Idea for Use in the Classroom
During the period from 2012 to 2016, the state of California suffered one of the most severe droughts in its history. Discuss with students what they know about the word “drought” and what they think of when they hear or see the word. Explain to students that drought not only impacts the land and its resources, but has economic consequences as well. Using the A State in Crisis: The California Drought infographic discuss with your students the following questions:
- What resource is the most depleted during a drought? (Water)
- Why would this be a concern to Californians? (Their agricultural economy depends on water.)
- How can a drought cause a ripple effect on jobs? (Planting, harvesting, production, and selling are all affected.)
- How do fallow (unplanted) areas impact an economy? (If the land is not used, crops are not planted, which means a loss of profit.)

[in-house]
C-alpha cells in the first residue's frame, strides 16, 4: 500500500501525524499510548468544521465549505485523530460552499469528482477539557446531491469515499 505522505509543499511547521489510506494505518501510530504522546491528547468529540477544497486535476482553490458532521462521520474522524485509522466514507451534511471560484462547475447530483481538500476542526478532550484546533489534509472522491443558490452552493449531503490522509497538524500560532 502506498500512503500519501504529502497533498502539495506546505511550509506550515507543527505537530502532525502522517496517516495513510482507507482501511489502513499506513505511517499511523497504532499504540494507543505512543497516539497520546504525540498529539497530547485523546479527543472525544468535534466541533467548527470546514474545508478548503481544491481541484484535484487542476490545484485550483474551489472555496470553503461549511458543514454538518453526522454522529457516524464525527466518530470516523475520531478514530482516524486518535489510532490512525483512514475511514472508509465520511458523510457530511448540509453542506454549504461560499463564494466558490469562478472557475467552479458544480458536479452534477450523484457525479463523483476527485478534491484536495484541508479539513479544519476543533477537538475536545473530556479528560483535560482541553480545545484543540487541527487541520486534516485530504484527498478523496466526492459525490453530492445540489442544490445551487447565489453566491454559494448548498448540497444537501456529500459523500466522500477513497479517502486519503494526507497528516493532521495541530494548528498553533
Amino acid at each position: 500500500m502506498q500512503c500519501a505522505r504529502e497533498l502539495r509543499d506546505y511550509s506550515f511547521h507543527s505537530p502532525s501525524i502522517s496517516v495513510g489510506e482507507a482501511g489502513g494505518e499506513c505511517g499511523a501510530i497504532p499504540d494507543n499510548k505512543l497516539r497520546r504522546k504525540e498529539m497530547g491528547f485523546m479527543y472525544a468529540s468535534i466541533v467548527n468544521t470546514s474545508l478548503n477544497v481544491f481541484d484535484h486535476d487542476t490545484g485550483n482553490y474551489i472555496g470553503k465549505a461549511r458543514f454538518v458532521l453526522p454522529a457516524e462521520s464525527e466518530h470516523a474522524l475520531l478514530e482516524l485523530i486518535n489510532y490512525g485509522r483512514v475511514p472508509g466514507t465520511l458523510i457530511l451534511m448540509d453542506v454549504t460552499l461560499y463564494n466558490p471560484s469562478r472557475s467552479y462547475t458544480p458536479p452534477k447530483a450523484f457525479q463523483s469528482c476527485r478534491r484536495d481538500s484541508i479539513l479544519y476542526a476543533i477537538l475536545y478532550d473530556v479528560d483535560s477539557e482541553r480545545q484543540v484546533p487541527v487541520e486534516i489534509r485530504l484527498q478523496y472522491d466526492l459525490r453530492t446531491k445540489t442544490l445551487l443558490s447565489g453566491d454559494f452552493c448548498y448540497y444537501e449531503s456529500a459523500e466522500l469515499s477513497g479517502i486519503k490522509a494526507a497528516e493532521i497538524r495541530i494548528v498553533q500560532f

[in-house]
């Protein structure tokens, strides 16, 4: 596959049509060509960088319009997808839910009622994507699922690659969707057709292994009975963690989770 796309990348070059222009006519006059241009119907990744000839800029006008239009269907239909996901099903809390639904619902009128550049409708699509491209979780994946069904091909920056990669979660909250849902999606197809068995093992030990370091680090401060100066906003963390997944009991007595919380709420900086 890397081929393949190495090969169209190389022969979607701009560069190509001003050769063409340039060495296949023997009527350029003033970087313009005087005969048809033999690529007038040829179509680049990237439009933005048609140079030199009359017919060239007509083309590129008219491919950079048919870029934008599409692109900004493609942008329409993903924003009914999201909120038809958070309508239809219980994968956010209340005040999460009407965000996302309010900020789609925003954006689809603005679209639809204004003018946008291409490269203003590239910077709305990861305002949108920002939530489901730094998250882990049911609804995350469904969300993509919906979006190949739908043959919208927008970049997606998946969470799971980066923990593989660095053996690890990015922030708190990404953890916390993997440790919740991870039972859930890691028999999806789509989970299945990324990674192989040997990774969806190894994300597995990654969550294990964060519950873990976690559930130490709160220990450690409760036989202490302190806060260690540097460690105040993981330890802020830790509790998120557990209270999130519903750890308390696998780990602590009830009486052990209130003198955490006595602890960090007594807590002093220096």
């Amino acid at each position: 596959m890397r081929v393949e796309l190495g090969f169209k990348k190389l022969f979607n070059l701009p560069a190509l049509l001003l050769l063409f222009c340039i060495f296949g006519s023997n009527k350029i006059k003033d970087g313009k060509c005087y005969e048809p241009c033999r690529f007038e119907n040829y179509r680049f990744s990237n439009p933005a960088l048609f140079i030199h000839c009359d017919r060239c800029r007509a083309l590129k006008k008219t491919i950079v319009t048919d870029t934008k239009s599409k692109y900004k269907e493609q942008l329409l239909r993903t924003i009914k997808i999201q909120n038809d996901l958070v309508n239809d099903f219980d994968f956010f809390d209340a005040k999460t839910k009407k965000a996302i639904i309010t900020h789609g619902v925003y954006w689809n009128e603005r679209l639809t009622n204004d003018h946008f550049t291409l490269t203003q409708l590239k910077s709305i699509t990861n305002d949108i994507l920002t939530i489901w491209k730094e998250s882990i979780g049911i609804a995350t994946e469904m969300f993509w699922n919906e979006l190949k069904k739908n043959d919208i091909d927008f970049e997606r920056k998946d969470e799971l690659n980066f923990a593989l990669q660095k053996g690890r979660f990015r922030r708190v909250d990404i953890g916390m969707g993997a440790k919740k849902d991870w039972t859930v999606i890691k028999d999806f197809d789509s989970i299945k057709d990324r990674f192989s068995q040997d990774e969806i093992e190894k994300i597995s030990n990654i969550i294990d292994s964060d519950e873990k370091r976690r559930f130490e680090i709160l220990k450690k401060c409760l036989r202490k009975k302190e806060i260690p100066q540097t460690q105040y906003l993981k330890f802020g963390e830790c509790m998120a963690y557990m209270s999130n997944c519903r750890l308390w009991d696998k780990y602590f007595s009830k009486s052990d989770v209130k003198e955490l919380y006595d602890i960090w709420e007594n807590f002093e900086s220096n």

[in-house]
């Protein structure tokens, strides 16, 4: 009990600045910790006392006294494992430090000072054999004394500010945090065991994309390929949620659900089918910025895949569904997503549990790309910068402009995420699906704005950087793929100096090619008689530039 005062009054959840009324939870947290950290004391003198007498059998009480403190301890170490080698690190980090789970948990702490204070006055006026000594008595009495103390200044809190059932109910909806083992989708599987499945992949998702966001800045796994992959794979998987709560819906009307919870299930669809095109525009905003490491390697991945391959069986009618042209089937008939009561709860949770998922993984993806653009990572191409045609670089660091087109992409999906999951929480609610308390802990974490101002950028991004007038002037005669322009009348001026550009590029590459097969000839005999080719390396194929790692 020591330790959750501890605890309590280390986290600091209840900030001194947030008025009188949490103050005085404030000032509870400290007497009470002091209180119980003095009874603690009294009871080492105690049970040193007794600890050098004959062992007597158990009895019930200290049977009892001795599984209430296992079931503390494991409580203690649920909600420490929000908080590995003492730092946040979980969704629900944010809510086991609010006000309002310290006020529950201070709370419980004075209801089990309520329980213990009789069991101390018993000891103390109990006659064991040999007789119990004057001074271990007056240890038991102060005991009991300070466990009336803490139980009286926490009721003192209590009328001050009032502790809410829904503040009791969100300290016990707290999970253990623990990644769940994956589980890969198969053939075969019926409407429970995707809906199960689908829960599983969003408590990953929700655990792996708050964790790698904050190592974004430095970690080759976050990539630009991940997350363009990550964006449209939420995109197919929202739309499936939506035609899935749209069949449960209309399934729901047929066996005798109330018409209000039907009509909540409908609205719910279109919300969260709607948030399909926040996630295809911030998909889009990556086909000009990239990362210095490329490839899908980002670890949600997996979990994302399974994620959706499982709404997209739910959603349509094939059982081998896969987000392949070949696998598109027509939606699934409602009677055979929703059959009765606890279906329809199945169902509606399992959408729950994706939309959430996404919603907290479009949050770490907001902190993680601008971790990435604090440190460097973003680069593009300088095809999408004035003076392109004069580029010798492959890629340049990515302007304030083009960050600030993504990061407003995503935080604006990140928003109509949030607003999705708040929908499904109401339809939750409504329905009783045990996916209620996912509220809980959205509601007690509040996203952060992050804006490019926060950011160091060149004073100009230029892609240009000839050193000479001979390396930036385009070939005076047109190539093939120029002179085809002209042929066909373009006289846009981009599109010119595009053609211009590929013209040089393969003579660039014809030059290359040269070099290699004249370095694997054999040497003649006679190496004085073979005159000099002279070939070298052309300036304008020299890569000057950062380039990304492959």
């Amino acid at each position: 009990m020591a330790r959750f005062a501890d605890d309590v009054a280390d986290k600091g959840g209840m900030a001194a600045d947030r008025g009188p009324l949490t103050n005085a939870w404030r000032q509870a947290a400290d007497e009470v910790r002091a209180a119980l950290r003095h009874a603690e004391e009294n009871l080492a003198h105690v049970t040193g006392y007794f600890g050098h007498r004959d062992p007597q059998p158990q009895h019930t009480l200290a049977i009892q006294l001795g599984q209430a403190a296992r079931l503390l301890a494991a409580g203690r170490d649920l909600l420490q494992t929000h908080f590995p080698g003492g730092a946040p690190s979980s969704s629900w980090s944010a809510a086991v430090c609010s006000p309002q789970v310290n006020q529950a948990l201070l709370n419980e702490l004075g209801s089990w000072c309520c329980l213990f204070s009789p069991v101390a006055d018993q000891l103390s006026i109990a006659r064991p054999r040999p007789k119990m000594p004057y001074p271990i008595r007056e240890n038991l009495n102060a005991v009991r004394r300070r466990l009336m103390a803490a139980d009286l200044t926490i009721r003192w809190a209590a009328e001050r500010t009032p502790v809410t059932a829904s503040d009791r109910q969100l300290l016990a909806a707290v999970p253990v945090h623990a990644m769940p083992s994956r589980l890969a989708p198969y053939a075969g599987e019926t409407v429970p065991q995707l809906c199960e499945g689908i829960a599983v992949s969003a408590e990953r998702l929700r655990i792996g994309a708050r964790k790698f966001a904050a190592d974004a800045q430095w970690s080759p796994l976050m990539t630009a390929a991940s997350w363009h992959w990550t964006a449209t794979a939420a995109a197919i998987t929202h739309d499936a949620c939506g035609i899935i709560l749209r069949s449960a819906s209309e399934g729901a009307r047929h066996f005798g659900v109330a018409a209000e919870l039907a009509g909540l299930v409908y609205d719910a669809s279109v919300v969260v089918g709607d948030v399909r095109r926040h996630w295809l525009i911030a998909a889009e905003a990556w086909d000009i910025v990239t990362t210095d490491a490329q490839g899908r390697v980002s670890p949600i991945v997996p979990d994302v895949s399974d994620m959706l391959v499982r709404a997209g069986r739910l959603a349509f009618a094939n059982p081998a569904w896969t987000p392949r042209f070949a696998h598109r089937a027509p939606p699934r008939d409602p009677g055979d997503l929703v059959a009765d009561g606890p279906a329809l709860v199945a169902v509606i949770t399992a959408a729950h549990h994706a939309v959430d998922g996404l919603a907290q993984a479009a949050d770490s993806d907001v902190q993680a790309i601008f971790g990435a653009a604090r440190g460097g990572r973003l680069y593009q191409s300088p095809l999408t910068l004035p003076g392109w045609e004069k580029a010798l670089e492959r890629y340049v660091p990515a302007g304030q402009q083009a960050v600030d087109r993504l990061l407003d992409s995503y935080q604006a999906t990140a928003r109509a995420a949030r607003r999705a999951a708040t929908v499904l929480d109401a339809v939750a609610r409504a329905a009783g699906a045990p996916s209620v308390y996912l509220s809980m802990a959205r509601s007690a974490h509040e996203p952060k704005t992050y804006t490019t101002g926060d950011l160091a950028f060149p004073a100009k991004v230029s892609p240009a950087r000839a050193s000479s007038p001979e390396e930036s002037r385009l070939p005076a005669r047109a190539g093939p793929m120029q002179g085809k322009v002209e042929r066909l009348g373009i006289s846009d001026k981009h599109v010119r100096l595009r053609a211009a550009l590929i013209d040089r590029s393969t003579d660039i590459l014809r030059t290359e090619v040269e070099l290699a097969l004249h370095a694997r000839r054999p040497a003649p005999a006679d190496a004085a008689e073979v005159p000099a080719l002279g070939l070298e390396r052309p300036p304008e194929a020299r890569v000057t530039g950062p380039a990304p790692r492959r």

Divide students into small groups and assign each group a topic to research on the drought. Suggested group topics include: water rights in California; how groundwater helped farmers but can also put a strain on communities; how tree crops can help farmers weather the drought; and using maps at Drought in California, research how drought affected particular areas at a certain time. Have each group report out to the rest of the class on their findings.
With the information discovered by each group, brainstorm as a class a proposed action plan that would be presented to a local California government about dealing with drought. Have students keep in mind how water and farming will impact the state’s economic well-being in the future. Then have students use the information they have collected to write their action plan.
the art and science of cultivating land for growing crops (farming) or raising livestock (ranching).
period of greatly reduced precipitation.
a field not in use.
water found in an aquifer.
watering land, usually for agriculture, by artificial means.